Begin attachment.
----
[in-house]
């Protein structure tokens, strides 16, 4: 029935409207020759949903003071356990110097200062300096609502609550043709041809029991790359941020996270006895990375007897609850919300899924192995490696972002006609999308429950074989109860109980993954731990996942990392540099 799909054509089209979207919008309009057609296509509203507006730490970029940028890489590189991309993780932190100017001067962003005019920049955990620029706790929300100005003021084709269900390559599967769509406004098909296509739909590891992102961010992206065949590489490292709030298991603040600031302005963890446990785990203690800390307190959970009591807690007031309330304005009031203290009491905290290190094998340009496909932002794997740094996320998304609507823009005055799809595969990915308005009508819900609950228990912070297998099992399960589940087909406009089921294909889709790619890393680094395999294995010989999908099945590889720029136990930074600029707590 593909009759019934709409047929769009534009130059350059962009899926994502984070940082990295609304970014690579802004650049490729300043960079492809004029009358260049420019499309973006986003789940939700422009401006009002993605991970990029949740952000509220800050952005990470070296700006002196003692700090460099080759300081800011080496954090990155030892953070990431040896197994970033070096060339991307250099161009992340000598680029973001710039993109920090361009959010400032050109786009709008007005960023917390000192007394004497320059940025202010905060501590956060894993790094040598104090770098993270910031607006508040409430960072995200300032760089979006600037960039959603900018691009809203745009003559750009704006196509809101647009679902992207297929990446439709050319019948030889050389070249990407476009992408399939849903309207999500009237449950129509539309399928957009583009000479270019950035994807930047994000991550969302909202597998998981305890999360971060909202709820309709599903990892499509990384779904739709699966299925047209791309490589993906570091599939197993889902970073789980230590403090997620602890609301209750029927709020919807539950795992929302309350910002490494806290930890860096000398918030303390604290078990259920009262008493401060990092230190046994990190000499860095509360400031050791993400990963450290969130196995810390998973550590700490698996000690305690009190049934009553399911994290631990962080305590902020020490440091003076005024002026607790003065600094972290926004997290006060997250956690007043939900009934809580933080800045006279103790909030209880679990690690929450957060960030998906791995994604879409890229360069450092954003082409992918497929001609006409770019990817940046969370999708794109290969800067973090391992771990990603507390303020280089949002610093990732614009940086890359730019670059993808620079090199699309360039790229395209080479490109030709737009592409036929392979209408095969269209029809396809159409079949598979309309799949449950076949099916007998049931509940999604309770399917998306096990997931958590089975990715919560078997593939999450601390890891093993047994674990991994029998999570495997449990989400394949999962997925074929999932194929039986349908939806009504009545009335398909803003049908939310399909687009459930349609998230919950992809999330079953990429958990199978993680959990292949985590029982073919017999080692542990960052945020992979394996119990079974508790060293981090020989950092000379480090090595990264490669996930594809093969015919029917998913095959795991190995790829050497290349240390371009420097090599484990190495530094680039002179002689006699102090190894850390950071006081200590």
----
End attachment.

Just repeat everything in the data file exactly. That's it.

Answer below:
[in-house]
């Protein structure tokens, strides 16, 4: 029935409207020759949903003071356990110097200062300096609502609550043709041809029991790359941020996270006895990375007897609850919300899924192995490696972002006609999308429950074989109860109980993954731990996942990392540099 799909054509089209979207919008309009057609296509509203507006730490970029940028890489590189991309993780932190100017001067962003005019920049955990620029706790929300100005003021084709269900390559599967769509406004098909296509739909590891992102961010992206065949590489490292709030298991603040600031302005963890446990785990203690800390307190959970009591807690007031309330304005009031203290009491905290290190094998340009496909932002794997740094996320998304609507823009005055799809595969990915308005009508819900609950228990912070297998099992399960589940087909406009089921294909889709790619890393680094395999294995010989999908099945590889720029136990930074600029707590 593909009759019934709409047929769009534009130059350059962009899926994502984070940082990295609304970014690579802004650049490729300043960079492809004029009358260049420019499309973006986003789940939700422009401006009002993605991970990029949740952000509220800050952005990470070296700006002196003692700090460099080759300081800011080496954090990155030892953070990431040896197994970033070096060339991307250099161009992340000598680029973001710039993109920090361009959010400032050109786009709008007005960023917390000192007394004497320059940025202010905060501590956060894993790094040598104090770098993270910031607006508040409430960072995200300032760089979006600037960039959603900018691009809203745009003559750009704006196509809101647009679902992207297929990446439709050319019948030889050389070249990407476009992408399939849903309207999500009237449950129509539309399928957009583009000479270019950035994807930047994000991550969302909202597998998981305890999360971060909202709820309709599903990892499509990384779904739709699966299925047209791309490589993906570091599939197993889902970073789980230590403090997620602890609301209750029927709020919807539950795992929302309350910002490494806290930890860096000398918030303390604290078990259920009262008493401060990092230190046994990190000499860095509360400031050791993400990963450290969130196995810390998973550590700490698996000690305690009190049934009553399911994290631990962080305590902020020490440091003076005024002026607790003065600094972290926004997290006060997250956690007043939900009934809580933080800045006279103790909030209880679990690690929450957060960030998906791995994604879409890229360069450092954003082409992918497929001609006409770019990817940046969370999708794109290969800067973090391992771990990603507390303020280089949002610093990732614009940086890359730019670059993808620079090199699309360039790229395209080479490109030709737009592409036929392979209408095969269209029809396809159409079949598979309309799949449950076949099916007998049931509940999604309770399917998306096990997931958590089975990715919560078997593939999450601390890891093993047994674990991994029998999570495997449990989400394949999962997925074929999932194929039986349908939806009504009545009335398909803003049908939310399909687009459930349609998230919950992809999330079953990429958990199978993680959990292949985590029982073919017999080692542990960052945020992979394996119990079974508790060293981090020989950092000379480090090595990264490669996930594809093969015919029917998913095959795991190995790829050497290349240390371009420097090599484990190495530094680039002179002689006699102090190894850390950071006081200590």